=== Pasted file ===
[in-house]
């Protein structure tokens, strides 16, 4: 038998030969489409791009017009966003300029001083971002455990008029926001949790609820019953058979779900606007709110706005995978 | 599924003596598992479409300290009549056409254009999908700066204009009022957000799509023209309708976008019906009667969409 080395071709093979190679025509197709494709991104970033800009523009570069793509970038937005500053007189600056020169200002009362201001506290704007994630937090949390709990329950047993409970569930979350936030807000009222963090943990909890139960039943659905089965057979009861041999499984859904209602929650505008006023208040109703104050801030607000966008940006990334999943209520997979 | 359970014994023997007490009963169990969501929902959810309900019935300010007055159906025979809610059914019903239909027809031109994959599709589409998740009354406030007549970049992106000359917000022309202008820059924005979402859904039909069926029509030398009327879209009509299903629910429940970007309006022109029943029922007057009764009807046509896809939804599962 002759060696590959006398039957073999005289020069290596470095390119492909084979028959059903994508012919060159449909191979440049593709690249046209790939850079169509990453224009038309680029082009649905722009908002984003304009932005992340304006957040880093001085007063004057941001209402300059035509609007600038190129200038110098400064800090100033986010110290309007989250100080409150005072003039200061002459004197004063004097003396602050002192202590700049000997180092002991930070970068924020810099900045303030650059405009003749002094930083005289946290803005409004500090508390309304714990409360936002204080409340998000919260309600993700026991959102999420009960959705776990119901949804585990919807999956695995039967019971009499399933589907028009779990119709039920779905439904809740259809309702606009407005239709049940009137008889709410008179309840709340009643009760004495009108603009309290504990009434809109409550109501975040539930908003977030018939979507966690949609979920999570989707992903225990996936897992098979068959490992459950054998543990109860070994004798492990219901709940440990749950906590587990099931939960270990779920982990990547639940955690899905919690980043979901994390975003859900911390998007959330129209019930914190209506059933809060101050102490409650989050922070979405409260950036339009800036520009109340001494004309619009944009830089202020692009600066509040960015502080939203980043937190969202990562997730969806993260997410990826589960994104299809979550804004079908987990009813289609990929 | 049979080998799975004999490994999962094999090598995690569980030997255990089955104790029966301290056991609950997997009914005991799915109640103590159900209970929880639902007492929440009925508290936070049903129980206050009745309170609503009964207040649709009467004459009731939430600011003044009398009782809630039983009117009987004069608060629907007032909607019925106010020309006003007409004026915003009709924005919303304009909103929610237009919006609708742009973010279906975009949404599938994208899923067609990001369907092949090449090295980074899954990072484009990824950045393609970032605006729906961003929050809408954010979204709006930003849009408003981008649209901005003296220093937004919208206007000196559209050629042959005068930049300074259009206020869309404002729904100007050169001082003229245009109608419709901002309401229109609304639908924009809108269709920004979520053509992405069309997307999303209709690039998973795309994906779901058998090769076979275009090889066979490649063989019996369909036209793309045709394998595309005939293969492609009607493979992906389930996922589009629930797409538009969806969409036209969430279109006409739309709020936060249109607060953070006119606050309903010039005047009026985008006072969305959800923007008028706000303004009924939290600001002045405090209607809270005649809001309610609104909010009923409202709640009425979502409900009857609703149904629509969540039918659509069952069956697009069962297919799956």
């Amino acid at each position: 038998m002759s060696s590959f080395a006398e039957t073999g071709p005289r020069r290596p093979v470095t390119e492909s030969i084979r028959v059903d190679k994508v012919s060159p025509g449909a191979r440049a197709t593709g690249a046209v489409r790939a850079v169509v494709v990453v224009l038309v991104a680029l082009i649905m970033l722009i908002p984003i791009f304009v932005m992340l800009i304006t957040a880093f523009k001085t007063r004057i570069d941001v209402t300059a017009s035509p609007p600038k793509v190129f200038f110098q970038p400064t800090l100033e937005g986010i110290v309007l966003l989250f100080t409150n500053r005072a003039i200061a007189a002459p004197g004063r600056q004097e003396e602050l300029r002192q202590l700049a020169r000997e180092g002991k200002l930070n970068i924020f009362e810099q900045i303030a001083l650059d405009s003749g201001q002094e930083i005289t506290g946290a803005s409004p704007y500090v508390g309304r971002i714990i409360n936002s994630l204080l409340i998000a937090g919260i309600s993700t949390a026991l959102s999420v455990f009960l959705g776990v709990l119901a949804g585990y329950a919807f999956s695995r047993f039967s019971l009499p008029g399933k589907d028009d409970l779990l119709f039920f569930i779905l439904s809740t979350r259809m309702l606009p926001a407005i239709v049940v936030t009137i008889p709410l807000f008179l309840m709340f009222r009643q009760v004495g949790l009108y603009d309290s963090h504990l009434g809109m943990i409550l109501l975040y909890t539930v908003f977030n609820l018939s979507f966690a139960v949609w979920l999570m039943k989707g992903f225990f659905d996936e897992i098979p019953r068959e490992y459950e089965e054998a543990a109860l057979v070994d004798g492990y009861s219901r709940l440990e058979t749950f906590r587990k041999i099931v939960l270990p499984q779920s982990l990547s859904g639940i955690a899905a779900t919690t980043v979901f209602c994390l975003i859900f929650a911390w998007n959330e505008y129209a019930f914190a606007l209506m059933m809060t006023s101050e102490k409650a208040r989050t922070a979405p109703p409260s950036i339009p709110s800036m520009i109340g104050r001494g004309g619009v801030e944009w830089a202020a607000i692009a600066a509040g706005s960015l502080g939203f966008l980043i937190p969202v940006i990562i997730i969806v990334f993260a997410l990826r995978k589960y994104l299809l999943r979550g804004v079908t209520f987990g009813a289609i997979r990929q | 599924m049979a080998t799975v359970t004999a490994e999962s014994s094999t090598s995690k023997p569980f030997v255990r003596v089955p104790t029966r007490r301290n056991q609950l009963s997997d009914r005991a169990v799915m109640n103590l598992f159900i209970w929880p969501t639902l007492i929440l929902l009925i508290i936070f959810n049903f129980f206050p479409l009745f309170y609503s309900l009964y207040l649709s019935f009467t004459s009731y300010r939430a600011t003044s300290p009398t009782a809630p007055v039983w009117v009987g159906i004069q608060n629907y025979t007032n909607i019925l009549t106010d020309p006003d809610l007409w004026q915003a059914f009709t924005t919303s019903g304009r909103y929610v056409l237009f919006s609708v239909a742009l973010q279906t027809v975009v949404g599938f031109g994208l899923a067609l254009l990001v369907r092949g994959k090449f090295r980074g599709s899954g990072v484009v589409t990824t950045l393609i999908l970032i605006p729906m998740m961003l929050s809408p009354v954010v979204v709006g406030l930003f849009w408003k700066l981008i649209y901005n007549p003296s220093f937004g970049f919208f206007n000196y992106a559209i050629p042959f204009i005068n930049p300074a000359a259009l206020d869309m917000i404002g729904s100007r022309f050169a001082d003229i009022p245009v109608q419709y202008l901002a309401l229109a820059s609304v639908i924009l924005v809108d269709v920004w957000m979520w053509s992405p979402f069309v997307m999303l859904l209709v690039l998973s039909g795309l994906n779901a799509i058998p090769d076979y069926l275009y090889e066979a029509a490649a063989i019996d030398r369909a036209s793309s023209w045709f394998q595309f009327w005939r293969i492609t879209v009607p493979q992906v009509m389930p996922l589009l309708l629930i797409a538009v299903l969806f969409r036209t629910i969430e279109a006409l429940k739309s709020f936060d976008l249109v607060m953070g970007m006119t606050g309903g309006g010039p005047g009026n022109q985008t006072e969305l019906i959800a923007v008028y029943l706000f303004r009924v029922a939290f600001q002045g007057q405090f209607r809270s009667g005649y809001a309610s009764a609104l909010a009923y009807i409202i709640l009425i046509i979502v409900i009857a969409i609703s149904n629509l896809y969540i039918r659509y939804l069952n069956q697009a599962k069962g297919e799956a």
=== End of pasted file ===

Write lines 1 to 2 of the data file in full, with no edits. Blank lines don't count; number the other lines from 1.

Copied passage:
[in-house]
């Protein structure tokens, strides 16, 4: 038998030969489409791009017009966003300029001083971002455990008029926001949790609820019953058979779900606007709110706005995978 | 599924003596598992479409300290009549056409254009999908700066204009009022957000799509023209309708976008019906009667969409 080395071709093979190679025509197709494709991104970033800009523009570069793509970038937005500053007189600056020169200002009362201001506290704007994630937090949390709990329950047993409970569930979350936030807000009222963090943990909890139960039943659905089965057979009861041999499984859904209602929650505008006023208040109703104050801030607000966008940006990334999943209520997979 | 359970014994023997007490009963169990969501929902959810309900019935300010007055159906025979809610059914019903239909027809031109994959599709589409998740009354406030007549970049992106000359917000022309202008820059924005979402859904039909069926029509030398009327879209009509299903629910429940970007309006022109029943029922007057009764009807046509896809939804599962 002759060696590959006398039957073999005289020069290596470095390119492909084979028959059903994508012919060159449909191979440049593709690249046209790939850079169509990453224009038309680029082009649905722009908002984003304009932005992340304006957040880093001085007063004057941001209402300059035509609007600038190129200038110098400064800090100033986010110290309007989250100080409150005072003039200061002459004197004063004097003396602050002192202590700049000997180092002991930070970068924020810099900045303030650059405009003749002094930083005289946290803005409004500090508390309304714990409360936002204080409340998000919260309600993700026991959102999420009960959705776990119901949804585990919807999956695995039967019971009499399933589907028009779990119709039920779905439904809740259809309702606009407005239709049940009137008889709410008179309840709340009643009760004495009108603009309290504990009434809109409550109501975040539930908003977030018939979507966690949609979920999570989707992903225990996936897992098979068959490992459950054998543990109860070994004798492990219901709940440990749950906590587990099931939960270990779920982990990547639940955690899905919690980043979901994390975003859900911390998007959330129209019930914190209506059933809060101050102490409650989050922070979405409260950036339009800036520009109340001494004309619009944009830089202020692009600066509040960015502080939203980043937190969202990562997730969806993260997410990826589960994104299809979550804004079908987990009813289609990929 | 049979080998799975004999490994999962094999090598995690569980030997255990089955104790029966301290056991609950997997009914005991799915109640103590159900209970929880639902007492929440009925508290936070049903129980206050009745309170609503009964207040649709009467004459009731939430600011003044009398009782809630039983009117009987004069608060629907007032909607019925106010020309006003007409004026915003009709924005919303304009909103929610237009919006609708742009973010279906975009949404599938994208899923067609990001369907092949090449090295980074899954990072484009990824950045393609970032605006729906961003929050809408954010979204709006930003849009408003981008649209901005003296220093937004919208206007000196559209050629042959005068930049300074259009206020869309404002729904100007050169001082003229245009109608419709901002309401229109609304639908924009809108269709920004979520053509992405069309997307999303209709690039998973795309994906779901058998090769076979275009090889066979490649063989019996369909036209793309045709394998595309005939293969492609009607493979992906389930996922589009629930797409538009969806969409036209969430279109006409739309709020936060249109607060953070006119606050309903010039005047009026985008006072969305959800923007008028706000303004009924939290600001002045405090209607809270005649809001309610609104909010009923409202709640009425979502409900009857609703149904629509969540039918659509069952069956697009069962297919799956």